With $8 billion worth of gold brought to the country last year, Germany sets an annual record of gold consumption.
Both Diwali and wedding season are coming up in India, and many are wondering whether the country will break another record in gold consumption. This year’s Dussehra festival, held on September 30, saw Indian gold imports rise 31% compared to the same month last year.
By the turn of October, India brought in 48 metric tons in the span of a single month, equivalent to $2 billion. And with the largest private gold holdings in the world, estimated at 24,000 tons, there is no question that Indians view gold as the best investment money can buy.
However, in a recent Forbes article, Frank Holmes pointed out that for all their love of gold, Indians still weren’t the world’s biggest investors in the metal in 2016, nor were the similarly-inclined Chinese. That title went to Germany, a country that barely registered on the list before 2008 with a yearly average of 17 tons.
The article states that, with $8 billion worth of gold brought to the country last year, Germany set an annual record of gold consumption, showing that an appetite for gold is a global phenomenon. Germans’ move towards gold started during the financial crisis of 2008, notes Holmes, when the stability of Germany’s banks became questionable and the savings of its people were threatened.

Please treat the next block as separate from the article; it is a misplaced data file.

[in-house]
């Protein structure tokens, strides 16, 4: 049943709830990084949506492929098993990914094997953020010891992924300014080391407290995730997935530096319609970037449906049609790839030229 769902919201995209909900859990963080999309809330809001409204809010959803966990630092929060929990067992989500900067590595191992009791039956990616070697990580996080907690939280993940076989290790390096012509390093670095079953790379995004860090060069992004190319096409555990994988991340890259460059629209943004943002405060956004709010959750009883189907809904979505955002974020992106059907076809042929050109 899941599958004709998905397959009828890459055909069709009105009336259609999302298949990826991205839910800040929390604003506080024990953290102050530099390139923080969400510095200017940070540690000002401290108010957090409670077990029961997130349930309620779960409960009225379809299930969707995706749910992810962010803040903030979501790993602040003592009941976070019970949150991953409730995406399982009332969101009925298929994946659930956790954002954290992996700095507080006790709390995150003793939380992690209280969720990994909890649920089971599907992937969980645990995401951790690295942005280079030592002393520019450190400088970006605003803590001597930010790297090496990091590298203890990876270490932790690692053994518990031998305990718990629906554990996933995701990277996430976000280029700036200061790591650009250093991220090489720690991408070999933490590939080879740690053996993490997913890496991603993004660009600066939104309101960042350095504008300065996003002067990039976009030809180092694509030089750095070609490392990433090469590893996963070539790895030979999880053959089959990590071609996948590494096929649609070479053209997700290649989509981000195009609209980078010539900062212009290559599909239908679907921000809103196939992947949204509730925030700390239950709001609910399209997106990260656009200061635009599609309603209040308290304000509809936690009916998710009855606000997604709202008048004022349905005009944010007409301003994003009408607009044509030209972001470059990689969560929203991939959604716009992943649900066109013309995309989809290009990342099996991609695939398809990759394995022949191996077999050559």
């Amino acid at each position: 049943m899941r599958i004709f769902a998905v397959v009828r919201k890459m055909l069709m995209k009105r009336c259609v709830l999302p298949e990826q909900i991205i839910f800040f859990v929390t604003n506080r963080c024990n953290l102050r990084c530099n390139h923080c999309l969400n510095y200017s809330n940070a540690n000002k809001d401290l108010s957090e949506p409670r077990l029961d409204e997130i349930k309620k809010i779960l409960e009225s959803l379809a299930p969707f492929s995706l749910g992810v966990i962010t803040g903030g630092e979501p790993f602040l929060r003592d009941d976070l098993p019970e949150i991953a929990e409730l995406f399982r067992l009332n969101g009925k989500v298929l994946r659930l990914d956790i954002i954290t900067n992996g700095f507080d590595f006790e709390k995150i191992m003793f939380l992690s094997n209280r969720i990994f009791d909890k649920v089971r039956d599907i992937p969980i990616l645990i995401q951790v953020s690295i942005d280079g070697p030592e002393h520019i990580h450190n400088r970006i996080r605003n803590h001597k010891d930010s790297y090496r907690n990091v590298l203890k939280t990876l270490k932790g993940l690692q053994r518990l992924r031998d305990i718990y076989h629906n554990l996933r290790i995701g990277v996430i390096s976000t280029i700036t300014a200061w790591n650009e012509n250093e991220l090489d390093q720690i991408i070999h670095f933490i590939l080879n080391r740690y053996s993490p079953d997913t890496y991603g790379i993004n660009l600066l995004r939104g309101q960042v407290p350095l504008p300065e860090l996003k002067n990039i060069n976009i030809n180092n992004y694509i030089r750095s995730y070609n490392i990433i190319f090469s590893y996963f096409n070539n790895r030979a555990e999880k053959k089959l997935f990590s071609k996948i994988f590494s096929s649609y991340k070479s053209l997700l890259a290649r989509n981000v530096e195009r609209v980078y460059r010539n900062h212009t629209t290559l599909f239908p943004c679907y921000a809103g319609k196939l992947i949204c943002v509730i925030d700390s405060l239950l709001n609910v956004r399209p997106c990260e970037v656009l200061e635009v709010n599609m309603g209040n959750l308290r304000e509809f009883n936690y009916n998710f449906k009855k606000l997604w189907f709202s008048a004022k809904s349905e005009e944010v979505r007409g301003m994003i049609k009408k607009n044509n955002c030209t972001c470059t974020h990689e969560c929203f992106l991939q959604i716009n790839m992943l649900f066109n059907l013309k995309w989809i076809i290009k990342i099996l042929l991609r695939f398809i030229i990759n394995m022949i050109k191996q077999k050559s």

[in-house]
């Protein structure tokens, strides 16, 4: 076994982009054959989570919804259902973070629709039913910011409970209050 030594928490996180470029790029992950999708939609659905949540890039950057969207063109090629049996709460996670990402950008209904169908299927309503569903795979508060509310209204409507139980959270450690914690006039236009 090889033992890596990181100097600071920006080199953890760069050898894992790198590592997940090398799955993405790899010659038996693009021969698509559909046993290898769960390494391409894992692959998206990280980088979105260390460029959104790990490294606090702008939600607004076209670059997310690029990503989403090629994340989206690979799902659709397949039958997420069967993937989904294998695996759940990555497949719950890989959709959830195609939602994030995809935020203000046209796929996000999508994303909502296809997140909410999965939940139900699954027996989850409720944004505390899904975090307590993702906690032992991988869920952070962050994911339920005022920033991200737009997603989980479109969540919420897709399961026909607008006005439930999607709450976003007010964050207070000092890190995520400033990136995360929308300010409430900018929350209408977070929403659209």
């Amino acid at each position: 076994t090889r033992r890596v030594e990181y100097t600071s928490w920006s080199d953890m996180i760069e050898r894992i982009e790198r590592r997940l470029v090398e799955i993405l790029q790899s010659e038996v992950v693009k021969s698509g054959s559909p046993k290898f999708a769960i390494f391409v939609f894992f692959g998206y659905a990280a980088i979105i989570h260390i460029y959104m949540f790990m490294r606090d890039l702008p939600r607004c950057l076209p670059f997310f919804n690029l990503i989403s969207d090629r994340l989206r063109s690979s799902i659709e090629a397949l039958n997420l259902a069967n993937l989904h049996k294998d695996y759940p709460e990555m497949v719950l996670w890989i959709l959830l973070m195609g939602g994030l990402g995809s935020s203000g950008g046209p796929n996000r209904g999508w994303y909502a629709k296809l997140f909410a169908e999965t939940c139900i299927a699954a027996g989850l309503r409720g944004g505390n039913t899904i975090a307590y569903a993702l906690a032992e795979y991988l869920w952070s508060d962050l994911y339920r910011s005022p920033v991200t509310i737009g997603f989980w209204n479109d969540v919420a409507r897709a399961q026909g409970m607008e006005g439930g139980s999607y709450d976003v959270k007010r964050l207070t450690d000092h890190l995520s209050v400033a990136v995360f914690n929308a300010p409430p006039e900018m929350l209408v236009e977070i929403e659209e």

As banks began to charge customers for cash storage and yields on German bonds dropped into negative territory, Germans began to move towards the safety of gold bullion. The move comes naturally, explains Holmes, for a country that went through eight different currencies in the last 100 years and once saw its mark become essentially worthless.
Holmes writes that, like Indians, Germans slowly lost faith in banks and came to view gold as real money. A recent study showed that 42% of Germans trust gold more than paper currency, while 59% believe gold will never lose its value over the long-term.
Holmes believes the faith in gold bullion shown by the German people is echoed by the country’s government. The article notes that after a massive four-year operation, Germany brought back 674 tons of Cold War-era gold from New York and Paris and its central bank now holds the second-largest gold stockpile after the Federal Reserve.
While a jump from 17 tons to 200-some tons in annual gold demand in the span of 10 years is astounding, the WGC believes there is still room for further growth. Holmes doesn’t offer a forecast, but he assures one thing: gold is still seen as an exceptional store of value and trusted more than paper money, and that’s good news for gold investors going forward.